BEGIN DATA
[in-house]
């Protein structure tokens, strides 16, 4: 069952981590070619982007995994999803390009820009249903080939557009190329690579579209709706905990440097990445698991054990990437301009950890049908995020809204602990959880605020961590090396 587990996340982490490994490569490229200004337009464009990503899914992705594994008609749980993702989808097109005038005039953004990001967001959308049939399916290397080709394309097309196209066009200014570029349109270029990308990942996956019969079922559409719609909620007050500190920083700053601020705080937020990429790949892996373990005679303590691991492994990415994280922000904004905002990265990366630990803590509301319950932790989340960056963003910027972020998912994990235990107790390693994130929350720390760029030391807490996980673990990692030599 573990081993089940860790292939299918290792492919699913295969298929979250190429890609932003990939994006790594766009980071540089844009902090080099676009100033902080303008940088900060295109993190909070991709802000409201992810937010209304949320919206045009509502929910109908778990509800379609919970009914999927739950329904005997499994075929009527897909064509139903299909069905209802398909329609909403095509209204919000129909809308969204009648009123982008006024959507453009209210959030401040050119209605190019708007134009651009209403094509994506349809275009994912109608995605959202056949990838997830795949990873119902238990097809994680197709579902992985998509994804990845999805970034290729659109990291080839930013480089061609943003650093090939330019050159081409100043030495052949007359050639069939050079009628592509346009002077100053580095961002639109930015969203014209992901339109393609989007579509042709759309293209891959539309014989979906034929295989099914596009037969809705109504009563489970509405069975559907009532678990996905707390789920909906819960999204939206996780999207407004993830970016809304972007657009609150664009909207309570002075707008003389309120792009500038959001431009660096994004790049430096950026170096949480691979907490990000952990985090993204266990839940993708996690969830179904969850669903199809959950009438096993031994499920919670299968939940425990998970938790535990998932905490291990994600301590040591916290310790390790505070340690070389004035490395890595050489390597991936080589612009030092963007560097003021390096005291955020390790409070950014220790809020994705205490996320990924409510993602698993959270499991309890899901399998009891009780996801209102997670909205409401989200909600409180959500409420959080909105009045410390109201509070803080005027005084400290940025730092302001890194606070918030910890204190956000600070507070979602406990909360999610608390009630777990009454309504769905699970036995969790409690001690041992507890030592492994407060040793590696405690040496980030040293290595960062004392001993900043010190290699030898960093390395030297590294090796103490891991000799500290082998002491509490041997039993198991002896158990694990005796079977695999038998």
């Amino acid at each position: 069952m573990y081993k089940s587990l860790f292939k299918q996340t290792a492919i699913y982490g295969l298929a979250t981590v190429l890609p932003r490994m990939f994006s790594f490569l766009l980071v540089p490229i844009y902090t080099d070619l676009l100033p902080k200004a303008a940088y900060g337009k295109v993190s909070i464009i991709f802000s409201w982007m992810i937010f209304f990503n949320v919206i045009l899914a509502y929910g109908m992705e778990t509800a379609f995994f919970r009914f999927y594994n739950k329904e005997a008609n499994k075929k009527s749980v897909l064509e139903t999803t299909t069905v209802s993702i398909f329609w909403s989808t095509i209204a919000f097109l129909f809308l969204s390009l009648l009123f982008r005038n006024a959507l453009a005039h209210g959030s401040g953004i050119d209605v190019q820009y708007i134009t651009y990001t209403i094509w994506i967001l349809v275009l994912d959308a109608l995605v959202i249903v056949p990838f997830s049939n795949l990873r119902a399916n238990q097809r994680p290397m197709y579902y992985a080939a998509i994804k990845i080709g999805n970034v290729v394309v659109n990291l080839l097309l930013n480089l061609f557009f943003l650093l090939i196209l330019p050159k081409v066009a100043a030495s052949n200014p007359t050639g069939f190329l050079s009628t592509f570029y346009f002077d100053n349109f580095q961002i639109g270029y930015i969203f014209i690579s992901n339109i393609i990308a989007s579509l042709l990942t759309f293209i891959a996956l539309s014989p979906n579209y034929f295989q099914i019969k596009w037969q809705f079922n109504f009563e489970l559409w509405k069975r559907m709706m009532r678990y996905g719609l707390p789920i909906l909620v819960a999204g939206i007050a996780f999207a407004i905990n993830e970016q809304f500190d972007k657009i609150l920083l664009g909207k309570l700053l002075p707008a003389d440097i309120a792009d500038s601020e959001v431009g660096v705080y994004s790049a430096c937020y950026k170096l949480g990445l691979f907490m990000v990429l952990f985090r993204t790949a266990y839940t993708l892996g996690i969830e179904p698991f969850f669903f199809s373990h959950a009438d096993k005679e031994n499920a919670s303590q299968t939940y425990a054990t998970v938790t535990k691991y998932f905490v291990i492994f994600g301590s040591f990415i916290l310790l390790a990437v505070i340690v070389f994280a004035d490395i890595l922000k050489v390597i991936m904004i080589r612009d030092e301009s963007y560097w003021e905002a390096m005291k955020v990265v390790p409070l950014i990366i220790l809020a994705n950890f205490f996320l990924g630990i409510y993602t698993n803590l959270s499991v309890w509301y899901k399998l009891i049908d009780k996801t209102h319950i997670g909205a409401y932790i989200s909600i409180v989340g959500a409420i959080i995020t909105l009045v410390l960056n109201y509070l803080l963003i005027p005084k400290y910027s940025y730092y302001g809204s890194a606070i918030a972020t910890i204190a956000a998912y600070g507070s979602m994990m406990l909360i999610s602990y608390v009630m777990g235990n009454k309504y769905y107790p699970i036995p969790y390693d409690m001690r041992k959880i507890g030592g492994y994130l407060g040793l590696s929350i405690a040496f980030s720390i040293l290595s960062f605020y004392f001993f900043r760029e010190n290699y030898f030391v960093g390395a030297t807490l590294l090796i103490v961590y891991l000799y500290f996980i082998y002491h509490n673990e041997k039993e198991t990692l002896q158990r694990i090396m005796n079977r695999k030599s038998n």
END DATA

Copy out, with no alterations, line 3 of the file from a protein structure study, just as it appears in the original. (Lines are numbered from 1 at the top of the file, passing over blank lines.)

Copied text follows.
């Amino acid at each position: 069952m573990y081993k089940s587990l860790f292939k299918q996340t290792a492919i699913y982490g295969l298929a979250t981590v190429l890609p932003r490994m990939f994006s790594f490569l766009l980071v540089p490229i844009y902090t080099d070619l676009l100033p902080k200004a303008a940088y900060g337009k295109v993190s909070i464009i991709f802000s409201w982007m992810i937010f209304f990503n949320v919206i045009l899914a509502y929910g109908m992705e778990t509800a379609f995994f919970r009914f999927y594994n739950k329904e005997a008609n499994k075929k009527s749980v897909l064509e139903t999803t299909t069905v209802s993702i398909f329609w909403s989808t095509i209204a919000f097109l129909f809308l969204s390009l009648l009123f982008r005038n006024a959507l453009a005039h209210g959030s401040g953004i050119d209605v190019q820009y708007i134009t651009y990001t209403i094509w994506i967001l349809v275009l994912d959308a109608l995605v959202i249903v056949p990838f997830s049939n795949l990873r119902a399916n238990q097809r994680p290397m197709y579902y992985a080939a998509i994804k990845i080709g999805n970034v290729v394309v659109n990291l080839l097309l930013n480089l061609f557009f943003l650093l090939i196209l330019p050159k081409v066009a100043a030495s052949n200014p007359t050639g069939f190329l050079s009628t592509f570029y346009f002077d100053n349109f580095q961002i639109g270029y930015i969203f014209i690579s992901n339109i393609i990308a989007s579509l042709l990942t759309f293209i891959a996956l539309s014989p979906n579209y034929f295989q099914i019969k596009w037969q809705f079922n109504f009563e489970l559409w509405k069975r559907m709706m009532r678990y996905g719609l707390p789920i909906l909620v819960a999204g939206i007050a996780f999207a407004i905990n993830e970016q809304f500190d972007k657009i609150l920083l664009g909207k309570l700053l002075p707008a003389d440097i309120a792009d500038s601020e959001v431009g660096v705080y994004s790049a430096c937020y950026k170096l949480g990445l691979f907490m990000v990429l952990f985090r993204t790949a266990y839940t993708l892996g996690i969830e179904p698991f969850f669903f199809s373990h959950a009438d096993k005679e031994n499920a919670s303590q299968t939940y425990a054990t998970v938790t535990k691991y998932f905490v291990i492994f994600g301590s040591f990415i916290l310790l390790a990437v505070i340690v070389f994280a004035d490395i890595l922000k050489v390597i991936m904004i080589r612009d030092e301009s963007y560097w003021e905002a390096m005291k955020v990265v390790p409070l950014i990366i220790l809020a994705n950890f205490f996320l990924g630990i409510y993602t698993n803590l959270s499991v309890w509301y899901k399998l009891i049908d009780k996801t209102h319950i997670g909205a409401y932790i989200s909600i409180v989340g959500a409420i959080i995020t909105l009045v410390l960056n109201y509070l803080l963003i005027p005084k400290y910027s940025y730092y302001g809204s890194a606070i918030a972020t910890i204190a956000a998912y600070g507070s979602m994990m406990l909360i999610s602990y608390v009630m777990g235990n009454k309504y769905y107790p699970i036995p969790y390693d409690m001690r041992k959880i507890g030592g492994y994130l407060g040793l590696s929350i405690a040496f980030s720390i040293l290595s960062f605020y004392f001993f900043r760029e010190n290699y030898f030391v960093g390395a030297t807490l590294l090796i103490v961590y891991l000799y500290f996980i082998y002491h509490n673990e041997k039993e198991t990692l002896q158990r694990i090396m005796n079977r695999k030599s038998n």